Z.
Zentropist   Enterprise IT Governance & Social Media   12/13/2010 12:56:53 PM
Re: Another one
@ Broadway:

I'm glad to see that you and others seem to understand how the potential security risks from ill-considered use of social media extend beyond the "cyber-world" and potentially into real life. 

Providing up-to-date feeds, such as via Twitter, as to your location now or at a future date only makes it easier to target the individual broadcasting this information and/or his or her property. 

The question is, how hip to this are those in the business of providing security, especially say in the private sector?

Z.
sechristiansen   Enterprise IT Governance & Social Media   12/13/2010 10:30:35 AM
Re: Enterprise IT Governance & Social Media
I agree completely in the fact that it is the "newness" of social media that has people turning a blind eye to behavior they typically wouldn't do outside of that context.  Would you take a picture of yourself drunk, wearing Elvis glasses, kissing a statue of Ronald McDonald, and post it to your office community billboard?  Most of you probably would not (I always leave the exception clause open).  SO why do you do it on social media sites.  Because social media sites are fun, and you don't know any better until you are burned by it.

There was another post a few weeks ago concerning the personal use of company technology.  Technology, since it has invaded our homes and integrated so tightly with our daily lives, has created this blur for people from which they are no longer easily able to differentiate between business use technology and personal.  It is just tech to them.  Therein is where the problem lies.

SC.

Steel2179   Enterprise IT Governance & Social Media   12/13/2010 9:35:01 AM
Re: Another one
"...whether at a gov defense contractor or a private corporation--should NOT be allowed to participate on social media, unless heavily monitored by a marketing, investor relations and/or security personnel."


I think that you will see this issue discussed here more and more.  The question of governance and sm policy.  Companies will have to develop some type of parameters and quickly.  It may not be the most comfortable feeling, but organizations need to take charge before they become the case study that everyone is talking about.
Taimoor Zubair   Enterprise IT Governance & Social Media   12/13/2010 5:44:56 AM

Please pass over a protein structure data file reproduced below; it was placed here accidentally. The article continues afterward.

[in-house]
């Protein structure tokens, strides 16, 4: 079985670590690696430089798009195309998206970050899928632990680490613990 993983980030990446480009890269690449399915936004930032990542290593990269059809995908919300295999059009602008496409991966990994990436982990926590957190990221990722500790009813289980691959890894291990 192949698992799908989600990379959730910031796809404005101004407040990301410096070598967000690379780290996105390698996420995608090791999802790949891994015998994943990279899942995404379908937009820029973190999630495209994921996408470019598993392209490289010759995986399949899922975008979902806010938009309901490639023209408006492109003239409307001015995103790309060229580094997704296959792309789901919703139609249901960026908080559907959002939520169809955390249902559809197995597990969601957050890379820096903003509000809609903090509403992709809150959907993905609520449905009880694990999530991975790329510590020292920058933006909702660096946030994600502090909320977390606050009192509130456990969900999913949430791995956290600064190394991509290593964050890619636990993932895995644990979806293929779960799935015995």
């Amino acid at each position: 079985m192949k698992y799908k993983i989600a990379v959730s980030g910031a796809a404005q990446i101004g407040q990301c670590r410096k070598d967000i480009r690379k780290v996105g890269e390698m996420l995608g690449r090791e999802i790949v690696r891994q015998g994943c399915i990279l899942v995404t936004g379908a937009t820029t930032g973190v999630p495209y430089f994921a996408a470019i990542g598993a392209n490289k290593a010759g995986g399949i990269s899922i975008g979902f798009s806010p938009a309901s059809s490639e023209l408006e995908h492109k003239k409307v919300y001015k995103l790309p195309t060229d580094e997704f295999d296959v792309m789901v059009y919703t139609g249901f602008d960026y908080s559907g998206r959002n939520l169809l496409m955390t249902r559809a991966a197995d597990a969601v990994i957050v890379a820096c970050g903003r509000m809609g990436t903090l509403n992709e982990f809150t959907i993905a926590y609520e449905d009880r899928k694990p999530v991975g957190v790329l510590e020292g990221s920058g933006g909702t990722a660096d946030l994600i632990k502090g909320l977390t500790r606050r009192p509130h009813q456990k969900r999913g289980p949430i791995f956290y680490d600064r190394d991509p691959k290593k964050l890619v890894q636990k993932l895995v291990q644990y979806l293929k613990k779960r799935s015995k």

Role of cloud applications
"One aspect of user behavior -- that these devices get lost all the time in airports, taxis, little-league bleachers, etc. -- has a straightforward solution. IT must insist that any enterprise data on those devices be encrypted."

To cater to the above issue, it's important that the organizations move towards cloud applications. All data should reside within the cloud and not lie on user devices. That's one effective way of achieving data protection yet allowing access to data through any channel. Also, since the users would be using more than one devices to access and manipulate information, syncing the data can be a hassle if it's lying on the devices. The cloud takes care of this as well.
Broadway   Enterprise IT Governance & Social Media   12/13/2010 12:29:31 AM
Re: Another one
"How hard would it be to potentially use the profile that you built on an individual, via their interactions on social media, with access to information that you or your organization wants and then blackmail that party, kidnap them (because they've made their usual schedule/routine known to the world) or otherwise exploit them?"

It wouldn't be difficult at all. Far less intelligent thieves use FB to know when their "friends" are away on vacation and rob their homes. Any spy or kidnapper worth their salt could easily tap into the LinkedIn, Twitter or FB account of a less savvy individual to gain serious competitive intelligence to sell to the highest bidder, or to track routine or travel plans and organize a kidnapping or incident accordingly. Possibly, anybody at an organization with any sort of high-value operational knowledge or hierarchical value--whether at a gov defense contractor or a private corporation--should NOT be allowed to participate on social media, unless heavily monitored by a marketing, investor relations and/or security personnel.
DBK   Enterprise IT Governance & Social Media   12/12/2010 8:19:42 PM
Re: The Policies are Key for Internal use and Vendors?